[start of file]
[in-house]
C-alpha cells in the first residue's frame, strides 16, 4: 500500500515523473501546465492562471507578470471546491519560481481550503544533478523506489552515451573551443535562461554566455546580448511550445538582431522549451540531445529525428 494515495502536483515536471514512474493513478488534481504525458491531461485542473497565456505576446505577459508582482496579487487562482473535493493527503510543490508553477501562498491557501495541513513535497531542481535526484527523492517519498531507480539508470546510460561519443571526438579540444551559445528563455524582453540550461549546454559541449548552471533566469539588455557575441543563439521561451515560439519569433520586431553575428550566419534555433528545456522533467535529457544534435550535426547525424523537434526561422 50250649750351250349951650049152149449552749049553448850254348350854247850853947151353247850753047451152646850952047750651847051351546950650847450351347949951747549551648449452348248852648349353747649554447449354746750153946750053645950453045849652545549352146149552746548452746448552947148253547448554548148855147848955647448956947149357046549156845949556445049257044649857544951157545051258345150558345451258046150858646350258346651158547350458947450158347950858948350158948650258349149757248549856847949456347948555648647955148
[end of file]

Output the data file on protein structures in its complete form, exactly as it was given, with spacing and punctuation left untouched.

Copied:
[in-house]
C-alpha cells in the first residue's frame, strides 16, 4: 500500500515523473501546465492562471507578470471546491519560481481550503544533478523506489552515451573551443535562461554566455546580448511550445538582431522549451540531445529525428 494515495502536483515536471514512474493513478488534481504525458491531461485542473497565456505576446505577459508582482496579487487562482473535493493527503510543490508553477501562498491557501495541513513535497531542481535526484527523492517519498531507480539508470546510460561519443571526438579540444551559445528563455524582453540550461549546454559541449548552471533566469539588455557575441543563439521561451515560439519569433520586431553575428550566419534555433528545456522533467535529457544534435550535426547525424523537434526561422 50250649750351250349951650049152149449552749049553448850254348350854247850853947151353247850753047451152646850952047750651847051351546950650847450351347949951747549551648449452348248852648349353747649554447449354746750153946750053645950453045849652545549352146149552746548452746448552947148253547448554548148855147848955647448956947149357046549156845949556445049257044649857544951157545051258345150558345451258046150858646350258346651158547350458947450158347950858948350158948650258349149757248549856847949456347948555648647955148